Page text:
Category: Windows Server 2012 R2

Some of the IT people overlook this SID attribute of a machine forgetting the importance of unique SID/GUID requirements.

1. Try creating a clone of VM in Hyper-V or VMware Workstation and have them in Workgroup and see if you can enable communication between two clones
2. Try join the same clone VMs into Lab based domain and see how it goes
3. With domain user accounts added in the VM’s Lusrmgr.msc, post AD join and logging into VM with one of AD account and then demoting VM from domain, and then try to do a sysprep with domain accounts still there in local user accounts, and see if you can run sysprep successfully

Please do this Labwork and comment your results…

Just a sneak peak at the SID error…


We’re gonna solve the DHCP server authorization issue in this post. Error code looks like below:

“The authorization of DHCP Server failed with Error Code: 20070. The DHCP service couldn’t contact Active Directory.”

dhcp-post-config-20070 error

This is possibly due to user permissions on AD. Ensure you input Domain Administrator (DA) Credentials in the DHCP Commit dialog box, instead of proceeding with logged in account. There are chances that though you logged into DC using some user credentials, it doesn’t necessarily mean you are DA/EA. It could just be an account Admin locally, but not on Domain/forest. Check the DA user in ADUC and ensure you input those credentials to solve this.

Other things you should try if the credentials are DA is, ensure AD services are up and running. Check launching ADUC, Try Restarting DHCP Server services, Try re-installing DHCP from server manager. If you still encounter any issues, please message here, so we can further look into it to get it resolved.


Howdy! Today’s blog post is all about Microsoft’s Windows Server Failover Clustering. I’ve noticed that there are a couple of limitations in Windows Server Failover Clustering (WSFC). I am gonna keep adding the identified limitations, so keep checking.


First of all Shared VHDX issue. Shared VHDX is a clustering storage feature introduced in 2012R2 for windows server cluster participating nodes. If you’re wondering what is Shared VHDX and how it works, Please see here


So, now say, in a 2 node Shared VHDX cluster, you attach 4 Disks to the cluster resource, that is SQL considered as an example here, and both the cluster nodes have these 4 disks in Shared VHDX mode. This will help present the storage as Shared storage, so both the nodes in the cluster can see them. Now if I wanted to move the SQL form Node A to Node B, then all the Shared VHDXs on SQL owning Node will go to Reserve state and will come online on Node B, since we have moved the SQL to node B; and eventually SQL associated Disks and components will move.

Cluster Resource Move failure

Now, if for some reason, one of shared disks are not presented to Node B via Hyper-V manager settings, then Failing over the SQL to Node B will fail to move to Node B. The only error you get is “Cluster disk not connected”. And generating the cluster logs via powershell using “get-clusterlog -uselocatime -timespan 5 -destination D:\logs” too results the below logs.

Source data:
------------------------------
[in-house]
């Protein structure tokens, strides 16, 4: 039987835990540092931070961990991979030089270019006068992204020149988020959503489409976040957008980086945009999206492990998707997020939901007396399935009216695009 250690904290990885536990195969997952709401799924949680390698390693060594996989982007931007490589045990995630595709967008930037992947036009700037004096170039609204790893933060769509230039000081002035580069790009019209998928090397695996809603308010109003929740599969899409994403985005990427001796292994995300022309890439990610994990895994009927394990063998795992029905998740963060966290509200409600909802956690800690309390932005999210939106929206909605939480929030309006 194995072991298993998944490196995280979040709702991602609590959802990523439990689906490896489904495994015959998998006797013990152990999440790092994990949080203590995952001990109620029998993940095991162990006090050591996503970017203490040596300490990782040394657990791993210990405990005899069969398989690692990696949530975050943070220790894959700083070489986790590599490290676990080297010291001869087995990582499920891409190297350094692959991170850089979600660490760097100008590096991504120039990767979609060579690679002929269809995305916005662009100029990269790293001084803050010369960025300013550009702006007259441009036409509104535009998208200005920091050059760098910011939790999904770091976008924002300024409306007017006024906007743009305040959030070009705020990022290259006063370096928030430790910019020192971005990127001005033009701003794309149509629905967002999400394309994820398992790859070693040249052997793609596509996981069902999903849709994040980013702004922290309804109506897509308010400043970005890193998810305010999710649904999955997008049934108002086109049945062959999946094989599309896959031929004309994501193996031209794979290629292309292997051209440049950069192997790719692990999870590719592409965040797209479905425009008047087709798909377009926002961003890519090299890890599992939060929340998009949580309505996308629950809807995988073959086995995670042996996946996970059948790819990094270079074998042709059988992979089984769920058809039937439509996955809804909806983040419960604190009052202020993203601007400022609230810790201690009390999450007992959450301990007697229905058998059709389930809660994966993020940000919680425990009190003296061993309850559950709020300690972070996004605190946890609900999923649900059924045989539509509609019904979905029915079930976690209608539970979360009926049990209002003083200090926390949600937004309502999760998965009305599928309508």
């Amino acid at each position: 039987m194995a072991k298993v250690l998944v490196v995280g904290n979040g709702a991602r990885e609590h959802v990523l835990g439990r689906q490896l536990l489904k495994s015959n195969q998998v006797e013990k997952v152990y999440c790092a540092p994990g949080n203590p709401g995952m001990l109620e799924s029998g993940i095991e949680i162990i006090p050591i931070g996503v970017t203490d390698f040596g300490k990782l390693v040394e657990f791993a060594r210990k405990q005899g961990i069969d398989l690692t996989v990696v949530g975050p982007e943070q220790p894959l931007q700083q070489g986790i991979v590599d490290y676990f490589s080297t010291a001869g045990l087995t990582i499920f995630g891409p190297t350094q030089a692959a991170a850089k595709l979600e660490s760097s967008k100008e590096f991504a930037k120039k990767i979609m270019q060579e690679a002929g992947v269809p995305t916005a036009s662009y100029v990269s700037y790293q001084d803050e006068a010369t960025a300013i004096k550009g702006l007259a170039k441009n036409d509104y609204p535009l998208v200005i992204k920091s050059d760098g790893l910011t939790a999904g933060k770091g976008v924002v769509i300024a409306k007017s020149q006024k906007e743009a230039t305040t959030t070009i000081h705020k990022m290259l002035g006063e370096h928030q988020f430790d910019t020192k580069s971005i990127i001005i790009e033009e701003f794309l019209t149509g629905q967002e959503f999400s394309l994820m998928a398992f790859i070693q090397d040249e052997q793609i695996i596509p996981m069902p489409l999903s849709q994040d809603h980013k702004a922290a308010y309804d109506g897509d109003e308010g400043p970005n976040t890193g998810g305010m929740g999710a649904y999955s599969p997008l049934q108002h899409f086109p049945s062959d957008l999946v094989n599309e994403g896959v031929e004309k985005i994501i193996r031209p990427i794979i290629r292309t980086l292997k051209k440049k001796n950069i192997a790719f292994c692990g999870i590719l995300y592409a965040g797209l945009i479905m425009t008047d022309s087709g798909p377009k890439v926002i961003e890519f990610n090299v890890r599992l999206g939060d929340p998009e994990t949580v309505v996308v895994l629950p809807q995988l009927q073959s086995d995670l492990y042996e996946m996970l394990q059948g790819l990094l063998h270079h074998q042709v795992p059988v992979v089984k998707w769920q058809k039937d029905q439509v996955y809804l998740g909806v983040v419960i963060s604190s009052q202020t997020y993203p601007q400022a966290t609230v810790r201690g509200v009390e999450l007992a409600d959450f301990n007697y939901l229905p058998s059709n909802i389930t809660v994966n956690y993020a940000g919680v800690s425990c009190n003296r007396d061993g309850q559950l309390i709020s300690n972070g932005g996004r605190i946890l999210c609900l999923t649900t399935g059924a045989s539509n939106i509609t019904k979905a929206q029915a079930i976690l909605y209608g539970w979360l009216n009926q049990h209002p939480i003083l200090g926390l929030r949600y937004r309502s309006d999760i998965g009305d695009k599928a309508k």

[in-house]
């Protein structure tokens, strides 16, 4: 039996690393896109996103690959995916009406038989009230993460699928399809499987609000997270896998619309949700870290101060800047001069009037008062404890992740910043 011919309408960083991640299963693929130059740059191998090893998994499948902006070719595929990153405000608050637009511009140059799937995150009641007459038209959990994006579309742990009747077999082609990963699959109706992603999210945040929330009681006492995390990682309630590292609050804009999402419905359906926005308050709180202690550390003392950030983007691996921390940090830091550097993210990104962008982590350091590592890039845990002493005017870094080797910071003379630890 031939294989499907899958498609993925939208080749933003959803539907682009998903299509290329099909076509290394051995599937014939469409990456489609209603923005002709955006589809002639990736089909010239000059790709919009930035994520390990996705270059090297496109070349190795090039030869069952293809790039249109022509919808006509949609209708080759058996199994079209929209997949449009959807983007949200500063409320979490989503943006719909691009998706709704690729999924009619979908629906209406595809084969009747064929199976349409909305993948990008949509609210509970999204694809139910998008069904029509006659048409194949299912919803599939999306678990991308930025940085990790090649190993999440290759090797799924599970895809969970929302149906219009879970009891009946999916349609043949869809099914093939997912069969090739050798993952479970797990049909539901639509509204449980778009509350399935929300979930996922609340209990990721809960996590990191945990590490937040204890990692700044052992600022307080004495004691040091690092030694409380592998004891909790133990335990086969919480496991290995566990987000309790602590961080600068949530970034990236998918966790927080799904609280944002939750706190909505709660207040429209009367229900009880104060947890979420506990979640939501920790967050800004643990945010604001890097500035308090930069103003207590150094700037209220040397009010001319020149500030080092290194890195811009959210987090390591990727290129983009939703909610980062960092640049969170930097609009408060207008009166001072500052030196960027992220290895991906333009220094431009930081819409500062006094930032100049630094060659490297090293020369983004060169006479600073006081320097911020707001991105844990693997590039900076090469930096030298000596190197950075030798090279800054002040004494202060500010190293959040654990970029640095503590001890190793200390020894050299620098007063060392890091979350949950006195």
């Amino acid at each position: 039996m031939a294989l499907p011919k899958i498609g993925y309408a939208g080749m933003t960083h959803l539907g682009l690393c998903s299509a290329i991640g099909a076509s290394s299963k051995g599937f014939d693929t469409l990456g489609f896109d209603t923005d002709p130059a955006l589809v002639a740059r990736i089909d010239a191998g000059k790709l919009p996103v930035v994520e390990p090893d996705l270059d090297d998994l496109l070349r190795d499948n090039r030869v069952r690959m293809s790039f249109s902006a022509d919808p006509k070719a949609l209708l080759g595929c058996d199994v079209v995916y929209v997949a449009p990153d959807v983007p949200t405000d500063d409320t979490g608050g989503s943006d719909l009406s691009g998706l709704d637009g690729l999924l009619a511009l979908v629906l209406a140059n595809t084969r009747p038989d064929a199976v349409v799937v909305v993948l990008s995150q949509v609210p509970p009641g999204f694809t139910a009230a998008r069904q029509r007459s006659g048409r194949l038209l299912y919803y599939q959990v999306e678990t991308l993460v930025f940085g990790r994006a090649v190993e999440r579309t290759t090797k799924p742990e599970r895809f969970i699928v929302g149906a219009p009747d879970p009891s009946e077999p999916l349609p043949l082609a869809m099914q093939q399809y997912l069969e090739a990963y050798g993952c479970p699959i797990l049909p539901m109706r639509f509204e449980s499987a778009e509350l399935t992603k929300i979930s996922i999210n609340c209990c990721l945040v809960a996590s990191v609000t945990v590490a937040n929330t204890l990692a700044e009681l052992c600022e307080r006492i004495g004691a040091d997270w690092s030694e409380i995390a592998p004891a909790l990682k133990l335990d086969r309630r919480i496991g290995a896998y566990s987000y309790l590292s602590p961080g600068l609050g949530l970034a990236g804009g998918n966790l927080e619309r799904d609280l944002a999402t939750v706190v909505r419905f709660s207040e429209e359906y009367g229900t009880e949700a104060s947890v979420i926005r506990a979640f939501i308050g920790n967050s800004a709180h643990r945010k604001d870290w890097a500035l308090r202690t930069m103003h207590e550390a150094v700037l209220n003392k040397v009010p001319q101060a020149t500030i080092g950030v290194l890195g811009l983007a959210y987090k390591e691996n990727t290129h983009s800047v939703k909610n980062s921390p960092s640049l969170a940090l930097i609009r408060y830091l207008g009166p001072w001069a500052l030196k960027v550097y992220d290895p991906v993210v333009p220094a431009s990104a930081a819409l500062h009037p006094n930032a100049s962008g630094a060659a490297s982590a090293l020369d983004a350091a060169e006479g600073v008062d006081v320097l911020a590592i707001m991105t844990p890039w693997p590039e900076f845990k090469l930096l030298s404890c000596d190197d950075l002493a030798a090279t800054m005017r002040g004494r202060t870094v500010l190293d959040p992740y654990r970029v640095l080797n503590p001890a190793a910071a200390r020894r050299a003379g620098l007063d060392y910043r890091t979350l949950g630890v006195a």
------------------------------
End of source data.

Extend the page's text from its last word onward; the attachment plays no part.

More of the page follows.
“ERR   [RCM] rcm::RcmApi::MoveGroup: ERROR_CLUSTER_DISK_NOT_CONNECTED(5963)’ because of ‘Move of group SQL Server (MSSQLSERVER) to node CLUSTERNODE2 is not approved’”


Now the limitation I’m talking about here is, the cluster is not helping out you identify which exact Shared VHDX is not visible to the Node B. So, if Disk 2 is not presented to Node B, then the cluster knows in the background that it is failing to bring the cluster Disk 2 on Node B, so it should log all that “Bringing Disk 1 online on Node X — Pass, Bringing Disk 2 Online on Node X…” like so, that will help you identify the missing Shared VHDX on the Nodes.

In the above command I’ve used timespan of 5 minutes to pull logs regarding cluster. This avoid me generating a big file and to read all the unwanted stuff, since I’ve just tried to move the SQL off of Node A within the last 5 minutes.

Now, you may feel that you can use Disk management to see the Disks differences, but it works if you have few disks and they all represent different data sizes. If you have 15 or like Storage disks presented via Hyper-V and then almost all are same size, like 500 GB in sizes, then it would be kinda time waste to go through all those disk numbers comparing the disks on each nodes side by side.


Now, when I say limitation in Shared VHDX perspective, it could also apply to SAN storage presented via EMC powerpath or like that to the Cluster Nodes. But in that SAN storage directly presented to Cluster node, we can use Powerpath console to identify the disks missing using the reference naming convention used to label disks pushed to the cluster nodes while zoning. But it is still I feel a limitation exists in Windows clustering that is much needed to address at earliest.


And here, with Shared VHDX there’s a big issue with the Redirected I/Os that will kill your critical applications because of poor disk performance. A heavy disk utilising cluster resource must not use Shared VHDx as its storage for this reason. I will write more about this Redirected IOs issue in a separate post.

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